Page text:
No one ever grows up wanting to be a businessman

Island Peak Summit Ridge

Many years ago, when Peak Mountaineering was just a fledgling enterprise, I read Yvon Chouinard’s book ‘Let My People Go Surfing’.  Chouinard is the founder and owner of renowned outdoor clothing brand Patagonia and in the book he sets out his business philosophy and, inextricably linked to that, his environmental stance.  I really loved the book and learnt a lot – I have always admired Chouinard’s dedication to using his company as an environmental role model and business force for good.  Now, ten years after his first book, Chouinard has released an updated version and I have been revisiting his wise words….

Chouinard subtitles the book ‘The Education Of A Reluctant Businessman’ and explains that he never set out to create the billion dollar organisation Patagonia has become.  He really just wanted to be a climbing and surfing dirt bag who made enough to support the lifestyle he craved. As the business grew and became more influential, he started to see ways it could help environmental causes and influence others.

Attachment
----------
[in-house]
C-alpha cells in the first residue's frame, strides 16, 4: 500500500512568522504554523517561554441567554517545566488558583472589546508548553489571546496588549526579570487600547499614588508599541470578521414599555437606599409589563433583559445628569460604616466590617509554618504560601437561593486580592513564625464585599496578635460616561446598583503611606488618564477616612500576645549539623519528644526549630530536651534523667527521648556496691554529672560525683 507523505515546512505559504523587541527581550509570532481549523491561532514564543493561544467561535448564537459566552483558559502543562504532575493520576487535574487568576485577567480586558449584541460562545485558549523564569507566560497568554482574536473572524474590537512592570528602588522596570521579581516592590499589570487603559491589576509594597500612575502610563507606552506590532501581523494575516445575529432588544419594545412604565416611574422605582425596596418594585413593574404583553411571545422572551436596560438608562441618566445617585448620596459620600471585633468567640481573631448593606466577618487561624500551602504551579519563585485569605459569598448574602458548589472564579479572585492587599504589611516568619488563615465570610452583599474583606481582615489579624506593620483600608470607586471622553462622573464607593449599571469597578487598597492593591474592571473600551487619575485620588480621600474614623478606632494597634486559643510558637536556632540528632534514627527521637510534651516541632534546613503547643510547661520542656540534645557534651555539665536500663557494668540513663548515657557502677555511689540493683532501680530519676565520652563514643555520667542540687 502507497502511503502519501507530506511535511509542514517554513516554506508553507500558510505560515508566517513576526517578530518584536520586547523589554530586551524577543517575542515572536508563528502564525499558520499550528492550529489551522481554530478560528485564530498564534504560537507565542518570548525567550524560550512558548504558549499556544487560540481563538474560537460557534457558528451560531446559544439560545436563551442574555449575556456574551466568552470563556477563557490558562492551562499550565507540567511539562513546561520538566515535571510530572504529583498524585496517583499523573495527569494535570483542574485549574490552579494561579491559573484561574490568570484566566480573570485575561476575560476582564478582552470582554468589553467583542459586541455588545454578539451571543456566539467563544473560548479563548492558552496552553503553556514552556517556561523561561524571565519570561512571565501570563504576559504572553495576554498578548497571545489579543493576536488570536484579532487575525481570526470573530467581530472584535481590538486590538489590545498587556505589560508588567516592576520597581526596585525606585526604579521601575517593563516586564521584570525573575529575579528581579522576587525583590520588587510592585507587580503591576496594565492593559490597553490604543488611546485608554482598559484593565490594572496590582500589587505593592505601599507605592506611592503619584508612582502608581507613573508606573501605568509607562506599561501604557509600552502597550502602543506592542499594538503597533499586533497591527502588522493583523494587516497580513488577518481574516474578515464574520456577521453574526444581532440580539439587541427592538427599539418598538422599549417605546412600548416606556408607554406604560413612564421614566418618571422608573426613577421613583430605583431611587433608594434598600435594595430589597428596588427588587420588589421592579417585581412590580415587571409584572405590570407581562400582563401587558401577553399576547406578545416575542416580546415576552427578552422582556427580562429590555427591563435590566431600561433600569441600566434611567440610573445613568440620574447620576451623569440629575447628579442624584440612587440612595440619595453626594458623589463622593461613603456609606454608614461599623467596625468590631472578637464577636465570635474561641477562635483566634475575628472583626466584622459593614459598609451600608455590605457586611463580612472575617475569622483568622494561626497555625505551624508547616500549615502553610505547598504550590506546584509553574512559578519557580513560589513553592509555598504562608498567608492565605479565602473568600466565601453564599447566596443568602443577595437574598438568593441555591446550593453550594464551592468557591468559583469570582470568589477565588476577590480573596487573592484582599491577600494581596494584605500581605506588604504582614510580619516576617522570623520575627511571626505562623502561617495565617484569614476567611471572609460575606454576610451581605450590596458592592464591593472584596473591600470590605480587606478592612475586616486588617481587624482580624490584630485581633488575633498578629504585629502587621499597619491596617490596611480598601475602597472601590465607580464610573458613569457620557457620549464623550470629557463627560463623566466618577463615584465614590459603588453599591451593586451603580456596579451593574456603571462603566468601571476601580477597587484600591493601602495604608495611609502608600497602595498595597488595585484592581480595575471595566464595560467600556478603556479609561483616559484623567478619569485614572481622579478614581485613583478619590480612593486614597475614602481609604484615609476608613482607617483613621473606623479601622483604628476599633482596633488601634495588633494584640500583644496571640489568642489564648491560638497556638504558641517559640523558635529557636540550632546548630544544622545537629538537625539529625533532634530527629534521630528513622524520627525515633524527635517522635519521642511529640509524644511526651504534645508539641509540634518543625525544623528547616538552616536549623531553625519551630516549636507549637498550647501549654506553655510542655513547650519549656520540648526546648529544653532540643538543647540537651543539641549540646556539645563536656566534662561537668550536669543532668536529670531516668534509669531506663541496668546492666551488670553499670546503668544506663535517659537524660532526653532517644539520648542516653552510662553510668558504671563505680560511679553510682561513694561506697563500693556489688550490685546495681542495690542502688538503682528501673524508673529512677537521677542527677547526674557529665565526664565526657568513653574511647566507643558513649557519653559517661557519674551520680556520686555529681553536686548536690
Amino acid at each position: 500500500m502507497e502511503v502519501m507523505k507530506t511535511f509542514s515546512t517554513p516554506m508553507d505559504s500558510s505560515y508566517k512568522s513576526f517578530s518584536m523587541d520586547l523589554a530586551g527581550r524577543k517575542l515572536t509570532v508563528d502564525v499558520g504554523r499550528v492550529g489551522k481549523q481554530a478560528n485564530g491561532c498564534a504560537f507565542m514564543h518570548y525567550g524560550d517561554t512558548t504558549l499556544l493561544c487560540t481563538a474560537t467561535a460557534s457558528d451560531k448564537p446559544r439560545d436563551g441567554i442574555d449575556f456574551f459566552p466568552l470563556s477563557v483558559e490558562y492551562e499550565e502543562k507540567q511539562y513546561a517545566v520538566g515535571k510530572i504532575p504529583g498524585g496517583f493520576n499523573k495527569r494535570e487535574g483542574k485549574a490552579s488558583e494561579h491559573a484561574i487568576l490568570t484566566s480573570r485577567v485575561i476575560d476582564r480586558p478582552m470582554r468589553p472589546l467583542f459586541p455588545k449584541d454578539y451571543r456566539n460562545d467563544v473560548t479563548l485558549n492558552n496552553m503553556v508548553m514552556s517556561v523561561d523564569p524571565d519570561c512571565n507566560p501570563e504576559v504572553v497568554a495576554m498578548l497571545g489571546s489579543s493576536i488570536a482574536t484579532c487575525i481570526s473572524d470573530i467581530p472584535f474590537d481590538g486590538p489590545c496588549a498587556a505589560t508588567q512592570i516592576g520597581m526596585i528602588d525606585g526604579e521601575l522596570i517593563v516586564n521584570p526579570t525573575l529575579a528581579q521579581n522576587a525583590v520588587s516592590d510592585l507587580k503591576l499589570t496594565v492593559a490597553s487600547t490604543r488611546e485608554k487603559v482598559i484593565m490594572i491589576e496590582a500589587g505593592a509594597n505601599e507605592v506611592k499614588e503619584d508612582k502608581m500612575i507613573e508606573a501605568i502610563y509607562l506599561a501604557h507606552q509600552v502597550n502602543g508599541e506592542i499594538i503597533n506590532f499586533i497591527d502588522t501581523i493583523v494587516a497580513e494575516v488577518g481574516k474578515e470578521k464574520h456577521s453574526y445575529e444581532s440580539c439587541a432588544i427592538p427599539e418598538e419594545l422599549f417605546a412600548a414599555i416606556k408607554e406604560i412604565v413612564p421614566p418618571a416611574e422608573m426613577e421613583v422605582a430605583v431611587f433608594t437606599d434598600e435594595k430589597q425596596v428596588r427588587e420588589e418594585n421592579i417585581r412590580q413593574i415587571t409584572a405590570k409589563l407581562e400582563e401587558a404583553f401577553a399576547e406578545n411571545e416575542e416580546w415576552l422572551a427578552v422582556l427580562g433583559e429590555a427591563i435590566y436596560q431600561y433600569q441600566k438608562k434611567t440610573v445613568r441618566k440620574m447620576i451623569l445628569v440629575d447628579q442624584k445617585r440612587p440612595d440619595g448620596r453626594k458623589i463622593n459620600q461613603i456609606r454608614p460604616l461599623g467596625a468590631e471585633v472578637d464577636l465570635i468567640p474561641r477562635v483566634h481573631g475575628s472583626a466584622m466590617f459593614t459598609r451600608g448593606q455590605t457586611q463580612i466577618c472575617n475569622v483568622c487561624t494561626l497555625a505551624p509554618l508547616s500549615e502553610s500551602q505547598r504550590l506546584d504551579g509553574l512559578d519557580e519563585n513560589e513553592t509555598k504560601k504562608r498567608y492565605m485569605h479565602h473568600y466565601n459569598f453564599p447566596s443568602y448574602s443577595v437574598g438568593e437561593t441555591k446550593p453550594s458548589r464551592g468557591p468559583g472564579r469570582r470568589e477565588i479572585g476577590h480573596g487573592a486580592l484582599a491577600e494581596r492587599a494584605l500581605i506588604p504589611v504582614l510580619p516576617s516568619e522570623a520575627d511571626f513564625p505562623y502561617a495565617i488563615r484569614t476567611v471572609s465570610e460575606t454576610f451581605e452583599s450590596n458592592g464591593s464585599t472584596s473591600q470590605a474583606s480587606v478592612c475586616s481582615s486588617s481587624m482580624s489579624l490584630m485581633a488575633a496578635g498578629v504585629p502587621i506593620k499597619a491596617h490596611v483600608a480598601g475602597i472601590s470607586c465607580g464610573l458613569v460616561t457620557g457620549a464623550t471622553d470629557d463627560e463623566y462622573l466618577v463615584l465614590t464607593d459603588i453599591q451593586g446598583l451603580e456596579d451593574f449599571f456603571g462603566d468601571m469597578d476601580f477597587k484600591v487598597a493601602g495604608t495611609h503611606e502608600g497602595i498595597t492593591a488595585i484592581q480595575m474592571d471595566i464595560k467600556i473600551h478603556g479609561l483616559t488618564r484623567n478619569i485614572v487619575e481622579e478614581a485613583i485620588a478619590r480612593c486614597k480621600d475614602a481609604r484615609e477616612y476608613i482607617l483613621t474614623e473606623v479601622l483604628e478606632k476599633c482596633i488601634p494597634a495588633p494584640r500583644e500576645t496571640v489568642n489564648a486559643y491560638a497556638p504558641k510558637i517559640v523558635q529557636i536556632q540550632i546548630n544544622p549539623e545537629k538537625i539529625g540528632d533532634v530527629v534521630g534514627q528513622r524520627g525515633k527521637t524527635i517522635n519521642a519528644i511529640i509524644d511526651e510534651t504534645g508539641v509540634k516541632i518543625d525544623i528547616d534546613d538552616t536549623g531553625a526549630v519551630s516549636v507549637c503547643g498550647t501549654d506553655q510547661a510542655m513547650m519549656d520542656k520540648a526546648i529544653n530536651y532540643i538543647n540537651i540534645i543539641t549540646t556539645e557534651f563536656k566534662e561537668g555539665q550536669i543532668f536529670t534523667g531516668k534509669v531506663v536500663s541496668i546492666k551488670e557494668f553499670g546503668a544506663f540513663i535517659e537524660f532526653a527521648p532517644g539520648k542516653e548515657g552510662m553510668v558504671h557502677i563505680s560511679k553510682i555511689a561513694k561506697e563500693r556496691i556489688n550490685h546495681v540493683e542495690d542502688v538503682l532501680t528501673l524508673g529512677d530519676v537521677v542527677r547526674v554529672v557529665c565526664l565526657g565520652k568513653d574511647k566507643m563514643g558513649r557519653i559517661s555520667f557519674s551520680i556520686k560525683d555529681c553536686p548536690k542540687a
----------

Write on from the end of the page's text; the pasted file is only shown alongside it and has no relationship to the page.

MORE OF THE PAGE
There is a section of the book where he describes going to see a business analyst.  At the time he felt unsure of Patagonia’s future path and he was hoping for guidance and inspiration. The analyst listened as Chouinard explained how the company had given millions to environmental causes, influenced government policy and become a leading light for environmentally responsible business, and yet he still really saw himself as that wave seeking surfer and exploratory climber.  

The analyst said that the solution for Chouinard was easy.  Sell the business, keep a few million dollars to live on and then gradually feed the remaining money to the environmental causes he cherished.  Chouinard left the meeting feeling more confused than ever – he knew he didn’t want to let Patagonia go and yet it was sometime later that he fully understood why.